Wednesday, March 29, 2017

CITY IN THE GRIP OF CRACK COCAINE EPIDEMIC

By Juan Montoya
Each morning Minnie (not her real name) wakes up in some deserted building downtown where she had been smoking crack the night before. There is never a lack of those in and around the downtown area and she and her crackhead friends know them all.

If it's chilly, they go out to a dumpster behind a second-hand store downtown and grab a bunch of winter clothes and cuddle up in some dark corner.
Broken disposable lighters litter the floor of the darkened room, the detritus of the night's partying that came apart as the smokers try to keep the rocks lit. They guard their glass pipes jealously because it's hard to borrow one from another piedrero. Usually, it's hard to get them back. Most times the other absconds with it and keep is.

The crackheads know that the cops and drug task forces are out to put their suppliers out of business. Every so often, raids like the one taking place in the photo above are carried out by the Cameron County Sheriff's Department with assistance from the local cops and constables. Tio neighbors, it's not an uncommon scene.

"You know what is going on there," said a woman who lives near the house that was raided recently on Jackson Street. "People are coming in and going out all night. Today they didn't find any drugs, but two of the guys in there had outstanding warrants and they took them."

Minnie knows people downtown since she grew up in the neighborhood near the old Victoria Theater and 14th Street. She knows people in the nearby projects, and she still has some relatives who let her shower and give her a dollar or two to keep her going. A few blocks across the expressway is the 14th Street strip where she knows just about all the people who hang there.

Rock cocaine is relatively cheap. At $3 a pop, it's readily available in known crack houses in the nearby neighborhoods. She panhandles most of the time. Her knowledge of the bars and hangouts helps her hang where she can ask for a few dollars here and a few dollars there. Newcomers see her walking the street and feel sorry for her and give her a dollar or two.


Some of her crackhead friends make themselves useful to store owners unloading merchandise from trucks or doing odd chores for a few bucks to satisfy their craving. Others wash cars to make a buck.They know each other and form a  kind of Walking Dead club with skinny gaunt faces and hollow eyes.

The cops know them well. In fact, sometimes they use them as their eyes and ears to learn what is going on downtown underworld or to keep track of suspects they are looking for. They pump them for info surreptitiously so they won't be seen by others. There is nothing worse than a "relajo," or snitch, in their circles.

She has grown brazen about what she is going to do with her money,
"I need my medicine," she tells a stranger. "Do you want to go to La La Land with me?"

She knows that if she invites someone to take a puff of her rock, they are beholden to her in a kind of camaraderie in crime and that if they get hooked she'll have a steady contributor to her daily hustle. She tries to stay in the good graces of the bartenders and waitresses so she'll have a place where she can sit and ait on a prospective donors to her cause.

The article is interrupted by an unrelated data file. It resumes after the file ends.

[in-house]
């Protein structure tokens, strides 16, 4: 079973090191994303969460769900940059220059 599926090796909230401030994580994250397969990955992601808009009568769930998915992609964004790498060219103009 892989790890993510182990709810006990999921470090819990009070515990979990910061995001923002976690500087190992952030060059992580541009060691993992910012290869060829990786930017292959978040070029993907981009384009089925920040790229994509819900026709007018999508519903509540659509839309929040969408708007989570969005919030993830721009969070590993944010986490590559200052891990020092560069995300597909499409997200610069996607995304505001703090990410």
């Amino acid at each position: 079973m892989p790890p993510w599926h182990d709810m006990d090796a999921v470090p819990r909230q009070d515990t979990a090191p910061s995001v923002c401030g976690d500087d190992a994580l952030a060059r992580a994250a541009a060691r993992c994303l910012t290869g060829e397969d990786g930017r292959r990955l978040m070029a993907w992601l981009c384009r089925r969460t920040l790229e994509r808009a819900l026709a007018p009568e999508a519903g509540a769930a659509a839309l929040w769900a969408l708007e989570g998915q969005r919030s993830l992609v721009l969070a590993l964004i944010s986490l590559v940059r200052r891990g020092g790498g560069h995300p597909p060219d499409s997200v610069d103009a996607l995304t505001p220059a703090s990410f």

When the donations to her vice slow down, she is not above turning a trick or perform fellatio in some dark alley or in a car parked somewhere in the dark. She has been caught in prostitution stings before and her moral qualms have long disappeared. She knows she'll be in and out the same day because the cops don;t want to keep her and feed her.

On the first of the  month, the old guys want a turn on and she knows who is willing to pay for it. The first of the month when the Social Security and retirement checks is always a good time for her pickings. A trick is a trick is a rock is a rock...

Minnie walks out of the hole in the wall of the deserted building and into the sunlight. She needs some coin for her medicine, and, like an intern, she sets off on her daily rounds...

11 comments:

Anonymous said...

How much does she charge you for a trick juan? Whatever that is

Anonymous said...

Ay, Minnie. le puso Minnie. Ha ha ha

Anonymous said...

This pretty much gauges the level of this blog.

Anonymous said...

Nice piece

Diego Lee Rot said...

Beautifully written story I felt like I was right there in the room coveting my brothers crack pipe

Anonymous said...

On Jackson street, one block away from under the noses of the police
department. What vigiliance? Juan thinks of Minnie cause that is the name of one of his sources, right, Juan?

Anonymous said...

And you ask why people don't go downtown....crackheads, dickheads, thieves, and other "street people". Not a good advertisement for our "historic downtown area" that Tony Martinez has spent millions to protect and promote.

Anonymous said...

Was that our city attorney ?

Anonymous said...

What about all the beggars on 802 and expressway. and Morrison and Expressway... its suppose to be the nicer part of town and all you see is pale faced, skinny, deep eyed beggars that claim to have HIV and want food..

Ive offered food to a few of them and they told me "go away, thank you" at least he was polite, but they want money for their fix.

Its just a bad image - wink wink COB.

Anonymous said...

Maybe Child Protective Services should pay you a visit; see if you're an addict or just a pendejo who loves to post nonsense on the blogs.Feel bad for Jack,perhaps he should run away.

Anonymous said...

Capt. Bob For Mayor .

rita